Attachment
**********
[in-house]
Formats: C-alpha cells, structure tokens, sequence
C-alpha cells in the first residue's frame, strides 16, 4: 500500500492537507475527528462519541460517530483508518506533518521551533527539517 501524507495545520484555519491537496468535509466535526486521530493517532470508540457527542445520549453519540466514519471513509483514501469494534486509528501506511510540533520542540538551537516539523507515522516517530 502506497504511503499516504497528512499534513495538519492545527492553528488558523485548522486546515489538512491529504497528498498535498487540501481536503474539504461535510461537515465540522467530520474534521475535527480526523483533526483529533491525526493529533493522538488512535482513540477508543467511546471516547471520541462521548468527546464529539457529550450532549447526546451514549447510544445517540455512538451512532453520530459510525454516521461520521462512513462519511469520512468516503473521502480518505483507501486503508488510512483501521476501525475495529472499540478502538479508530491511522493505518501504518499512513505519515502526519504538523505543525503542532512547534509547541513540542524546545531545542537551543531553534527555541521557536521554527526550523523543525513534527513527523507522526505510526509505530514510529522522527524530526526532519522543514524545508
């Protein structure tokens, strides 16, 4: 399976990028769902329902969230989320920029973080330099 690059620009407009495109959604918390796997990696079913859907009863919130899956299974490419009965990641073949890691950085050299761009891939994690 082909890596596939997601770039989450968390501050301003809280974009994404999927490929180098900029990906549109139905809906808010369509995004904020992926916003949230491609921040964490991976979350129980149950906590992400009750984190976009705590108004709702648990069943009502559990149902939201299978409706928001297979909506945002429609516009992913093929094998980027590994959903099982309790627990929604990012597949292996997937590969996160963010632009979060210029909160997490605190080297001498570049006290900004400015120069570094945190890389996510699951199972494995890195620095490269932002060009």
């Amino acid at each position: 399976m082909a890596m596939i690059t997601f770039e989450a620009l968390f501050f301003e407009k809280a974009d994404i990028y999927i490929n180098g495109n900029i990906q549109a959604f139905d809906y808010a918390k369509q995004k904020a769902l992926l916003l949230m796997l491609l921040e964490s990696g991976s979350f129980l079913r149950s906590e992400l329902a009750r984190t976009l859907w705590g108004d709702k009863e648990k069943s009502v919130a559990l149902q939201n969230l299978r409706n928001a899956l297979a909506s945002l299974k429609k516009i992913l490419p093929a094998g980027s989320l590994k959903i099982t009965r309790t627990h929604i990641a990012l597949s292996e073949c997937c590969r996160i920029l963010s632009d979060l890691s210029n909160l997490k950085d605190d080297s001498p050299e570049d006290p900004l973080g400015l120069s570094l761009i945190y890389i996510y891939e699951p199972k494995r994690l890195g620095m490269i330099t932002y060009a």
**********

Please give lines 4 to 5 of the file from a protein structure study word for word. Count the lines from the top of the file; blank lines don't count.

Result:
């Protein structure tokens, strides 16, 4: 399976990028769902329902969230989320920029973080330099 690059620009407009495109959604918390796997990696079913859907009863919130899956299974490419009965990641073949890691950085050299761009891939994690 082909890596596939997601770039989450968390501050301003809280974009994404999927490929180098900029990906549109139905809906808010369509995004904020992926916003949230491609921040964490991976979350129980149950906590992400009750984190976009705590108004709702648990069943009502559990149902939201299978409706928001297979909506945002429609516009992913093929094998980027590994959903099982309790627990929604990012597949292996997937590969996160963010632009979060210029909160997490605190080297001498570049006290900004400015120069570094945190890389996510699951199972494995890195620095490269932002060009």
């Amino acid at each position: 399976m082909a890596m596939i690059t997601f770039e989450a620009l968390f501050f301003e407009k809280a974009d994404i990028y999927i490929n180098g495109n900029i990906q549109a959604f139905d809906y808010a918390k369509q995004k904020a769902l992926l916003l949230m796997l491609l921040e964490s990696g991976s979350f129980l079913r149950s906590e992400l329902a009750r984190t976009l859907w705590g108004d709702k009863e648990k069943s009502v919130a559990l149902q939201n969230l299978r409706n928001a899956l297979a909506s945002l299974k429609k516009i992913l490419p093929a094998g980027s989320l590994k959903i099982t009965r309790t627990h929604i990641a990012l597949s292996e073949c997937c590969r996160i920029l963010s632009d979060l890691s210029n909160l997490k950085d605190d080297s001498p050299e570049d006290p900004l973080g400015l120069s570094l761009i945190y890389i996510y891939e699951p199972k494995r994690l890195g620095m490269i330099t932002y060009a």